A new cellular discovery could pave the way for new treatment options for Huntington’s disease, researchers say.
Scientists from the University of Cambridge and University College London (UCL), as part of their research groups at the UK Dementia Research Institute, have identified a key mechanism in cells that stops the progression of Huntington’s disease. This discovery, the researchers say, could lead to new therapies for the disease, which is currently incurable.
The study has been published in Cell Reports.
Huntington’s disease is a rare, inherited, and progressive neurodegenerative disease that currently affects around one in 10,000 people in the UK. The disease can have a significant impact on a person’s functional abilities and often results in movement, cognitive, and psychiatric disorders.
Huntington’s disease is caused by the accumulation of toxic repetitive expansions of three DNA blocks called nucleotides (C, A and G) in the huntingtin (HTT) gene and is often referred to as a repeat expansion disorder. These CAG tri-nucleotide repeats are expanding by misuse of a cellular machinery that usually promotes DNA repair called ‘mismatch repair’. This overuse in mismatch repair drives Huntington’s disease onset and progression.
In the study, researchers set out to explore the role of FAN1 – a DNA repair protein that has been identified as a modifier of Huntington’s disease in several genetic studies. Until now, the mechanism affecting disease onset has remained elusive.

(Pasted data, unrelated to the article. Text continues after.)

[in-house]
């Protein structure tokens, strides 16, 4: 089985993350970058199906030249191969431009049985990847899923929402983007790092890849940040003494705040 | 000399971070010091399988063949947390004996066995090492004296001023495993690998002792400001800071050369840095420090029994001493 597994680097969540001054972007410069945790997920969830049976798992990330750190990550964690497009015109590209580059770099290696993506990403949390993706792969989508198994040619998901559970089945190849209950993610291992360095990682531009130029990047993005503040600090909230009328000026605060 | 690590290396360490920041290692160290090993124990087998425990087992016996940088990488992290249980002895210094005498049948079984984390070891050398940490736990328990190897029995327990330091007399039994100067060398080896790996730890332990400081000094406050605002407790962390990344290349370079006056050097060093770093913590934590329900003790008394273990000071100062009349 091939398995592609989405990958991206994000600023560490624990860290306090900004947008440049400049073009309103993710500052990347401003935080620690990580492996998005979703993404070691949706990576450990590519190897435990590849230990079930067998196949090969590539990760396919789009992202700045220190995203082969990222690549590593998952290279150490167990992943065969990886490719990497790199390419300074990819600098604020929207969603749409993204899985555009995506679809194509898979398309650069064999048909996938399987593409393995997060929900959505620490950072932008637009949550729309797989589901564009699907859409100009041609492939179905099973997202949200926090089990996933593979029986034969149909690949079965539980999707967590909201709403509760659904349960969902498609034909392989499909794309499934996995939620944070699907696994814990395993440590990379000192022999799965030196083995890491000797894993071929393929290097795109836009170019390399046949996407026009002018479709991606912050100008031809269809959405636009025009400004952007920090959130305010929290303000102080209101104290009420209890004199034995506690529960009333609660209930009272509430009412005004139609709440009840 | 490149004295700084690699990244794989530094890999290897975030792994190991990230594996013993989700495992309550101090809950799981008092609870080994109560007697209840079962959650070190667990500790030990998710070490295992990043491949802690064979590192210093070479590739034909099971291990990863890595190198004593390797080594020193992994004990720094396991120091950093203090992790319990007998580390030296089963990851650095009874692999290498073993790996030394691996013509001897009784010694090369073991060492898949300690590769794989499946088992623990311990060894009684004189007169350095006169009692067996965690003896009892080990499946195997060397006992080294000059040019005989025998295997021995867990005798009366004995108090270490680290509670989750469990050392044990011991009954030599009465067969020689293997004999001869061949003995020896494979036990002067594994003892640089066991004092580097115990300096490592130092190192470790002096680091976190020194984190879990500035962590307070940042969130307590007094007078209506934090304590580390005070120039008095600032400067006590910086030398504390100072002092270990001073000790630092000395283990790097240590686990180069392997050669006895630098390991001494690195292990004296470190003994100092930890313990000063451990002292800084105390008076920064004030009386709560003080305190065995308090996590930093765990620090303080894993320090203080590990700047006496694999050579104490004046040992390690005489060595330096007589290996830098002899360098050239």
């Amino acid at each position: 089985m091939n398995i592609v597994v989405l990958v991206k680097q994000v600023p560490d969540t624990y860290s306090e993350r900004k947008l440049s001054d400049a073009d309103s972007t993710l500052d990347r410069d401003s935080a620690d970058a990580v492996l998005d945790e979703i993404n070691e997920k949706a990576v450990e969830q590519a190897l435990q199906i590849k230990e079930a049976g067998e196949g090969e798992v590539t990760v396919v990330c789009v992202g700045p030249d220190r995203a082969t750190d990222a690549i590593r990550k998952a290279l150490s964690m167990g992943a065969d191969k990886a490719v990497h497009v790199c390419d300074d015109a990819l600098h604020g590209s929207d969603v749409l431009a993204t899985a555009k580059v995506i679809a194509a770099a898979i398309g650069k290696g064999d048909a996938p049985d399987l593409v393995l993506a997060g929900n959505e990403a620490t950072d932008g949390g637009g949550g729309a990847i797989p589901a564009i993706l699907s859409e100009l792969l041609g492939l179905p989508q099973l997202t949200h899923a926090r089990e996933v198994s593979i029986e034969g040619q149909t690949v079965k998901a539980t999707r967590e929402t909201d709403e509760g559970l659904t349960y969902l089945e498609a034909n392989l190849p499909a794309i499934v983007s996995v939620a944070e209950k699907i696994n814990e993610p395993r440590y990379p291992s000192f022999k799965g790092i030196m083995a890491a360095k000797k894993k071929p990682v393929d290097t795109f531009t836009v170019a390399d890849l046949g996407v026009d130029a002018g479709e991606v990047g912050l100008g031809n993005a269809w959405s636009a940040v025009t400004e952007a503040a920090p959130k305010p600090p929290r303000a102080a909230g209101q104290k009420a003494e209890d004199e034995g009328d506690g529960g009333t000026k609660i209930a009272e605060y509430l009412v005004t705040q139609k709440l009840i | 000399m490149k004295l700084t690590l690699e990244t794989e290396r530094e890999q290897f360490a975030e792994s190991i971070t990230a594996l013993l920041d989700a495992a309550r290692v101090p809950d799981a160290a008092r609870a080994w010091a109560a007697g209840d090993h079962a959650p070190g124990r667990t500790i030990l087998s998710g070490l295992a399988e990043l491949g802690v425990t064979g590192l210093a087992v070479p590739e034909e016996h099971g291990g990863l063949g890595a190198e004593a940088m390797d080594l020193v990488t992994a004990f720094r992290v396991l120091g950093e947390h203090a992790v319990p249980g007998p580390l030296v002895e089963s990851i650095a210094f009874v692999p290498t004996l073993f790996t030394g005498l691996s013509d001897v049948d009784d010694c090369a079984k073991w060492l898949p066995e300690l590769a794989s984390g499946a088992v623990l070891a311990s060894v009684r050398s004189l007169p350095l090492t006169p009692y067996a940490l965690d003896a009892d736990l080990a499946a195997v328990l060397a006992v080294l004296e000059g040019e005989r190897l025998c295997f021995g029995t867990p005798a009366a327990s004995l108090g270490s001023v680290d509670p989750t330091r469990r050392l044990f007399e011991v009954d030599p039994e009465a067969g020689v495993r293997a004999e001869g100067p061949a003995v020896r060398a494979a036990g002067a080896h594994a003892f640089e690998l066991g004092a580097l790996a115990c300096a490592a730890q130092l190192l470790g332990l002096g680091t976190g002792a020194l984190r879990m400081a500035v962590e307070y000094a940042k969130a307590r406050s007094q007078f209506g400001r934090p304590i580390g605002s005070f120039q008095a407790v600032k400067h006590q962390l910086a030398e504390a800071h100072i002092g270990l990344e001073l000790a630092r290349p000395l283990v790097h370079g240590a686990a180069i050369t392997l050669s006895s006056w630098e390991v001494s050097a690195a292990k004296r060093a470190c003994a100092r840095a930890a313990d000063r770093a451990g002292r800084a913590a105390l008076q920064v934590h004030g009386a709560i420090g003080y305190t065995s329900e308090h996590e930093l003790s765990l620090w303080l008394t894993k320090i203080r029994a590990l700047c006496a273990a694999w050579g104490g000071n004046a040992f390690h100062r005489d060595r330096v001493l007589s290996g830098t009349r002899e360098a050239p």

Using human cells and techniques that can read DNA repeat expansions, the researchers found that FAN1 can block the accumulation of the DNA mismatch repair factors to stop repeat expansion. As a result, this alleviates toxicity in cells derived from patients.
Co-lead authors Dr Rob Goold and PhD researcher Joseph Hamilton, both from UCL Queen Square Institute of Neurology and UK Dementia Research Institute at UCL, said: “Evidence for DNA repair genes modifying Huntington’s disease has been mounting for years. We show that new mechanisms are still waiting to be discovered, which is good news for patients.”
From the findings, the researchers determined that medicines that could mimic or potentiate (amplify the power of) FAN1 inhibition of mismatch repair would alter the course of the disease. The team is now working with biotechnology company Adrestia Therapeutics to use these new discoveries to develop therapies for patients in the UK and worldwide.
Senior author of the study, Professor Sarah Tabrizi, Director of the UCL Huntington’s Disease Centre, UCL Queen Square Institute of Neurology, and UK Dementia Research Institute at UCL, stated: “Our next step is to determine how important this interaction is in more physiological models and examine if it is therapeutically tractable. We are now working with key pharma partners to try to develop therapies that target this mechanism and might one day reach the clinic.”
Therapies for various disorders
Joint senior author Dr Gabriel Balmus, from the UK Dementia Research Institute at the University of Cambridge, said: “There are currently more than 50 CAG repeat expansion disorders that are incurable. If viable, the field suggests that resulting therapies could be applied not only to Huntington’s disease but to all the other repeat expansion disorders.”
Professor Steve Jackson, CSO and Interim CEO of Adrestia, said: “My colleagues and I are delighted to be working with Professor Tabrizi, Dr Balmus, and the UK Dementia Research Institute to seek ways to translate their exciting science towards new medicines for Huntington’s disease and potentially also other DNA-repeat expansion disorders.”
The study was funded by the CHDI Foundation and UK Dementia Research Institute.